This is Jeff Bayer, and I don't update this site very often. If you'd like to listen to my current movie podcast you can find it at MovieBS.com.


Argo Directed by: Ben Affleck Cast: Ben Affleck, Bryan Cranston, Alan Arkin, John Goodman Running Time: 2 hrs Rating: R Release Date: October 12, 2012

PLOT: A CIA specialist (Affleck) devises a wild plan to sneak out six Americans during the most tense moments of the Iranian Revolution.

WHO'S IT FOR? This movie is definitely for those who like a solid mix of Hollywood comedy and drama, as told through a fascinating true story you can't believe you haven't heard of before. And if the horror of Sinister sounds like too much, Argo has plenty of natural tension to keep you on the edge of your proverbial seat (unless you are standing).

EXPECTATIONS: The remarks about Affleck being a surprisingly solid director are behind him. Now he just needs to deliver with the high bar he has raised for himself, and a curious true story might help him do that.



Ben Affleck as Tony Mendez: When looking at this performance without the connections Affleck makes to himself with it, it is an understated one, with not many visible emotional scenes; like his work in The Town, it's stable, and certainly believable. Yet outside of the events that he is placed in, Mendez isn't that unique of a character. He is a hard-worker who has become detached from family, as most CIA guys in the movies seem to be. We are even introduced to him as he wakes up face down in his own filth, which is the same way we meet Kevin James in his own movie this weekend, Here Comes the Boom. More interesting than Affleck's portrayal of this character is the attention that Affleck is bringing to himself the artist by playing the character, as the specialness of this role is boosted by its immediate meta qualities. Score: 7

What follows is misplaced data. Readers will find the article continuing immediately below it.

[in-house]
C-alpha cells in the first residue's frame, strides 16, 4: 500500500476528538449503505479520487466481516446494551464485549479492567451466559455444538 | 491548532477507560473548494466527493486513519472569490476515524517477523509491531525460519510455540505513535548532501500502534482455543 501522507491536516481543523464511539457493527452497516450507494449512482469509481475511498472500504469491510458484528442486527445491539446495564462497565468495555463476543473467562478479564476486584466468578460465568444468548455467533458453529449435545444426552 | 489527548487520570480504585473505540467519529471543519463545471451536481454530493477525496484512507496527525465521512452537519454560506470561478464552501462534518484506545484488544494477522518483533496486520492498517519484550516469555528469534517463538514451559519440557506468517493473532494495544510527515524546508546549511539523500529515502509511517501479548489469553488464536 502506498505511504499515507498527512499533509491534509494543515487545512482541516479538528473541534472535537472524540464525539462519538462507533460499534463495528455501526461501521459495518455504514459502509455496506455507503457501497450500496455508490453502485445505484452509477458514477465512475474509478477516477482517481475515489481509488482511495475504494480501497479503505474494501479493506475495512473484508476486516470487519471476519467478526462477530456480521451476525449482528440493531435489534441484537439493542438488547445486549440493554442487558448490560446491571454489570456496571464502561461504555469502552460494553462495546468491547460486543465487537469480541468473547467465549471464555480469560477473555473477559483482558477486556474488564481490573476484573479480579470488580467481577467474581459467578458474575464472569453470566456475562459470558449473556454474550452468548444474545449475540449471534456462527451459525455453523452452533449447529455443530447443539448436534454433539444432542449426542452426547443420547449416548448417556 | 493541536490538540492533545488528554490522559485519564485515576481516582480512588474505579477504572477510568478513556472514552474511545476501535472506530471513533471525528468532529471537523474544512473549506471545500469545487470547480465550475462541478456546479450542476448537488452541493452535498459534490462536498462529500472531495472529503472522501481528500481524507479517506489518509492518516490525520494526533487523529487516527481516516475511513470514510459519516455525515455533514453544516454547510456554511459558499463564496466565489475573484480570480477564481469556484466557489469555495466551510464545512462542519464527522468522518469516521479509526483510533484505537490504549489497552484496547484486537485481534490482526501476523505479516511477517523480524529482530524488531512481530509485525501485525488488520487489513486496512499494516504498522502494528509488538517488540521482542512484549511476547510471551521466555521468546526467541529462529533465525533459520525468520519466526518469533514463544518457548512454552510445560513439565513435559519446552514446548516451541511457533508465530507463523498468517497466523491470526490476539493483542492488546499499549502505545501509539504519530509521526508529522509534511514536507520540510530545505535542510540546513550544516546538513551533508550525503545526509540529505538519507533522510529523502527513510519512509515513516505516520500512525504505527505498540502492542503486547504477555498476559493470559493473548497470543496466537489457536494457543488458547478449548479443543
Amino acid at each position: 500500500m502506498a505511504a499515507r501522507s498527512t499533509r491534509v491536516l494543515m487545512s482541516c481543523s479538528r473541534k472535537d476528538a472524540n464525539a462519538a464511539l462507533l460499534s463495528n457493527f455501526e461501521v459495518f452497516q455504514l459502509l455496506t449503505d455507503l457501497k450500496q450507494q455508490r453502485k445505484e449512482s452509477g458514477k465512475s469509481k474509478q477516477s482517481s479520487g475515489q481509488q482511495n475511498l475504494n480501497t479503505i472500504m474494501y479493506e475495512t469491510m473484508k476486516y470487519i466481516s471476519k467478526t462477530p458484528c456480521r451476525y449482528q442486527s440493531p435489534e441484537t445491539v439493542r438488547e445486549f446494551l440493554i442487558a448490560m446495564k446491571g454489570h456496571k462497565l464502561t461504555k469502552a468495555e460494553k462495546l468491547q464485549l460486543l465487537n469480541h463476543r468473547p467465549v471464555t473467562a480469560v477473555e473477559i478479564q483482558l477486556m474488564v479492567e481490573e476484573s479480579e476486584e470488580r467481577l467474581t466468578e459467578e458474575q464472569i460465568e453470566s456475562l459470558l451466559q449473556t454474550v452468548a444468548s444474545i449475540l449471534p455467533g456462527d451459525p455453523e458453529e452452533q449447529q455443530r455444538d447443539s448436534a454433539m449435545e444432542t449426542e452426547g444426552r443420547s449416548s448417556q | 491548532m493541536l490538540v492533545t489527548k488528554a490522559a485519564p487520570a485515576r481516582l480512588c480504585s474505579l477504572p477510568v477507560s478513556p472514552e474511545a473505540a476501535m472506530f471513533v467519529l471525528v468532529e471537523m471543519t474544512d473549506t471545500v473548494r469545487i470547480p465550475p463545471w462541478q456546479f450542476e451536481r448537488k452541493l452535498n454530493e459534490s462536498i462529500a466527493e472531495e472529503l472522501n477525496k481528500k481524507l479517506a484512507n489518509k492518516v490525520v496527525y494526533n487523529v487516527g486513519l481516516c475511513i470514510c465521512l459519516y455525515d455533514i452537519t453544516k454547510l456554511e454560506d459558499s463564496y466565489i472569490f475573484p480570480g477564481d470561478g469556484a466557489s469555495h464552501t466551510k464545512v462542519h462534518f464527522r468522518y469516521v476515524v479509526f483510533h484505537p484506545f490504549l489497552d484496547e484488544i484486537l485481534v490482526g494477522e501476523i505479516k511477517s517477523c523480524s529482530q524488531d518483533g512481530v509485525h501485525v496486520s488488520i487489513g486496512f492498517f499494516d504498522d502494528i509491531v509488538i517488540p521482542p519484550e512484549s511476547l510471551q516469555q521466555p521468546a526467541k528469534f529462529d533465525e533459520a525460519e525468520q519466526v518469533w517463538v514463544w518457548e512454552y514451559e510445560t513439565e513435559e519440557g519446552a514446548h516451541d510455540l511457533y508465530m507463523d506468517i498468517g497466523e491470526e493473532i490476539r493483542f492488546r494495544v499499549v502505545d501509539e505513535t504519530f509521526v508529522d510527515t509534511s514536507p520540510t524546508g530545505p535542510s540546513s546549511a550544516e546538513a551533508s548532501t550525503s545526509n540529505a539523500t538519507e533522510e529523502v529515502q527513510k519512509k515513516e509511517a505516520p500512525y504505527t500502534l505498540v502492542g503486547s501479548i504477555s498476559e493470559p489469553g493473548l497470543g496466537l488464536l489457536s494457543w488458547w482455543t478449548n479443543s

Bryan Cranston as Jack O'Donnell: Of all the other actors here, Cranston is good for a couple of jokes, and some tough support to Mendez. For the most of the movie, however, Cranston isn't put to too much work, his acting here is like a desk job in comparison to the fun being had by Arkin and Goodman, or the nerves being quietly conveyed by Affleck. Score: 6

Alan Arkin as Lester Siegel: With this lighter role that introduces hefty comic relief to an extremely tense story, Arkin is a slick embodiment of the bullsh*tting Hollywood producer. Adding his highly entertaining charm to any scene he touches, Arkin continues to radiate some warmth as a seasoned curmudgeon (like with Little Miss Sunshine, etc.) Score: 7

John Goodman as John Chambers: This is a role that gives Goodman something smart to do with his jolly potential, a simple character that the actor still finds some color inside, especially when working opposite Arkin. He's a good mentor to Affleck's Mendez character, and an even better partner in comic relief with Arkin, who together make for the year's most entertaining duos Score: 7

TALKING: The introduction in Argo is long-winded and feels a little overcomplicated, but it is worth keeping up with, for the sake of understanding some intriguing history. Some of Argo's most entertaining moments take place in Hollywood, in which producers have a battle of wit and bullsh*t that are used to reflect the difficulty of trying to negotiate with people, etc. Score: 7